December 22nd, 2012
I was reading this piece about finding your voice on Litreactor and found myself intrigued.
Obvious, isn’t it, to think that what you consume will end up being what you become, but I oddly never quite thought of it that way. You are what you eat. What, then, am I eating?
So the test:
Pick up a pencil and write down your five favorite authors. Write down your five favorite books. While you’re at it, write down your five favorite movies. And add to that your five favorite television shows.
Anne Bishop, Anne Stuart, Anne McCaffrey (do we see a trend here?), Nora Roberts, L.M Montgomery.
Dark Jewels trilogy, Home Cooking, More Home Cooking.
Five favorite movies:
Much Ado about Nothing, Cloud Atlas, Ponyo, Rise of the Guardians, the Avengers
Five favorite television shows:
Babylon 5, Farscape, Seikon no Qwaser, Gensomaden Saiyuki, Star Trek Next Generation
What do I see here?
Strangely enough, it appears that my consumption of media almost tends toward self-contradiction. For a writer, I read a lot of fluff, which makes it hard to find favorites. Not enough substance results in not quite being able to find anything to latch onto. I rarely venture into deeper books, something my friends laugh at me for, but the reason being that all too often it either twists one way or the other, either fluff or angst, and not much in between. If I had to make a choice, and I do, then I’m going to go with fluff. Perhaps this limits me as a writer, just as it limits me as a reader.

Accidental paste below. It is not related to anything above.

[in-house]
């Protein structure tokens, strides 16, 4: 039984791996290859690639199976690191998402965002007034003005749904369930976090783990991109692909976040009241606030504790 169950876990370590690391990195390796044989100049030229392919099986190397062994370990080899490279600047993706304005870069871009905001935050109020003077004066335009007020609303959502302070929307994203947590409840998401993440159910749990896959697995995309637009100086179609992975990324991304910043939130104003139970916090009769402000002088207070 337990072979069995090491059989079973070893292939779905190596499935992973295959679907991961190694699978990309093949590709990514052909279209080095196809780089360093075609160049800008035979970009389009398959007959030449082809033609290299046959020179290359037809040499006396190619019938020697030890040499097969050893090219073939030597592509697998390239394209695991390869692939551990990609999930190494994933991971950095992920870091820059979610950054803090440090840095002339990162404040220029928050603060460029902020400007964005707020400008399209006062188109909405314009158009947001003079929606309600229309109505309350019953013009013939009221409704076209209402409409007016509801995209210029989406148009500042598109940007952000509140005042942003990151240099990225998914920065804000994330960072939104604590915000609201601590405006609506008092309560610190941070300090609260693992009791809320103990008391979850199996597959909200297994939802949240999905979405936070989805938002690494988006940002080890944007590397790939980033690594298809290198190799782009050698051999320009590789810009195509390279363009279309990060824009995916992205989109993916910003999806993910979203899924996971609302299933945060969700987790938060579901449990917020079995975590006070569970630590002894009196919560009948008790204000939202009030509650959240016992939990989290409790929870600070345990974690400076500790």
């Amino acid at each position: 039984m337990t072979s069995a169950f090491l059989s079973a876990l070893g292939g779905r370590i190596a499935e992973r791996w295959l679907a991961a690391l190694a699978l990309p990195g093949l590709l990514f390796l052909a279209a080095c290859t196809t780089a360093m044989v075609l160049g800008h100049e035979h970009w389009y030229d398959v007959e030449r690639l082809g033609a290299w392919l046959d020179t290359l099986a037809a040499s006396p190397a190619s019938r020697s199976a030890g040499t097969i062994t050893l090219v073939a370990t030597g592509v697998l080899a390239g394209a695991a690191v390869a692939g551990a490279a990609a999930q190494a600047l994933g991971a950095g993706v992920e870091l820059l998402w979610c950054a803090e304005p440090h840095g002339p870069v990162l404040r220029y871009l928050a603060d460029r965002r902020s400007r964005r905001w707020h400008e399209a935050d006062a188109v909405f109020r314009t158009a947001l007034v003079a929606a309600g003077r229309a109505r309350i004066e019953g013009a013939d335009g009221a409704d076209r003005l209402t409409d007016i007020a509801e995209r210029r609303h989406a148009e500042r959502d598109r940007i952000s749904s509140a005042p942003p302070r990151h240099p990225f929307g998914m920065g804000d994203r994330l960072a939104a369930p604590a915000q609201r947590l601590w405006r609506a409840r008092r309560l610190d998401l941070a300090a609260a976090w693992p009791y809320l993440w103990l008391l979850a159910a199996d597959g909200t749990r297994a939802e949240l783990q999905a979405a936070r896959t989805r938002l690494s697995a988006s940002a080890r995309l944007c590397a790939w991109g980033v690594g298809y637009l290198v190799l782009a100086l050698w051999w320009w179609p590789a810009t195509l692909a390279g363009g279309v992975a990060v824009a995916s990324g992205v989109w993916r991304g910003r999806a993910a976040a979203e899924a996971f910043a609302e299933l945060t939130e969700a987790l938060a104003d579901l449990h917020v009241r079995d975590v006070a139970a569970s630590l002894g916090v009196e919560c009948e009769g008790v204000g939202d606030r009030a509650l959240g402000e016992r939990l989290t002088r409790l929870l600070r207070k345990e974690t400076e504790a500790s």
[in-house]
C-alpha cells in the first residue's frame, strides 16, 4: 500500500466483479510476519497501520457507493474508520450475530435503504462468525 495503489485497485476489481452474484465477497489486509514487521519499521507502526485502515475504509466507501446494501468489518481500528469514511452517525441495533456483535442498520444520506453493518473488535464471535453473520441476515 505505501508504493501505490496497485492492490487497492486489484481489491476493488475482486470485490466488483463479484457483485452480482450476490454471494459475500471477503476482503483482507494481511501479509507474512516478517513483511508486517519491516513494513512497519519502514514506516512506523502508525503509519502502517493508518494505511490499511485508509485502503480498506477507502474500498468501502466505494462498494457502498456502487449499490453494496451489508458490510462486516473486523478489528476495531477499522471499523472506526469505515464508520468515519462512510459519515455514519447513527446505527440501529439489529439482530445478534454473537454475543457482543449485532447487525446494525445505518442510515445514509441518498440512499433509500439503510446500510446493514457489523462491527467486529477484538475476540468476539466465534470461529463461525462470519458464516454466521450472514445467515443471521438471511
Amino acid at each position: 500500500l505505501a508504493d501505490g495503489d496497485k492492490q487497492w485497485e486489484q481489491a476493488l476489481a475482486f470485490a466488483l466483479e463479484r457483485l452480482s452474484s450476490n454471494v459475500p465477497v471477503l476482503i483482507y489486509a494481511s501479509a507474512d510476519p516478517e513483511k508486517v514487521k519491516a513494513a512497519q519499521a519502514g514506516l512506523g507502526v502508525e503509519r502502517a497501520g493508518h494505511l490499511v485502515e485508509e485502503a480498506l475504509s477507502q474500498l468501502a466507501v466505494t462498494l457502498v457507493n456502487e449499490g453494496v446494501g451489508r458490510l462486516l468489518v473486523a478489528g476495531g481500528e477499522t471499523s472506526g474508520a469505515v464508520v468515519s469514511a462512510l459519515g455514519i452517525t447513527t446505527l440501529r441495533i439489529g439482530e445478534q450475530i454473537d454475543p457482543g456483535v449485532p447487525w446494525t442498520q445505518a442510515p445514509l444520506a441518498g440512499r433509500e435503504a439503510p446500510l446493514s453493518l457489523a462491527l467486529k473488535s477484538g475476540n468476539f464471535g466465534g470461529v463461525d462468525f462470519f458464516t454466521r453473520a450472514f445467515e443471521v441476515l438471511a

Movies go much the same way, it appears. Nothing too dark, nothing too gritty, and all of them happy endings.
TV shows, apparently, is where I go darker. Perhaps because having my angst and tragedy packaged in 30 minute sections is a lot more tolerable than spending an hour or so immersed in someone else’s pain. Books, are by nature of narration, that much more unforgiving. Either you dive in and experience as the characters do, or you float along on the surface, never getting to the heart. Movies can be similarly relentless, pounding their message in over the course of 3 hours, and not necessarily giving you respite at the end.
Common threads I see involve social justice, the concept of being responsible for the world you live in, sacrifice, love, and the pain of birthing a new world from a fragmented, broken one. Home and hearth, witticisms, sarcasm, and family thread through the darker material, creating a bolt of a night dyed fabric shot through with gold.
We’ll see if I succeed in replicating that.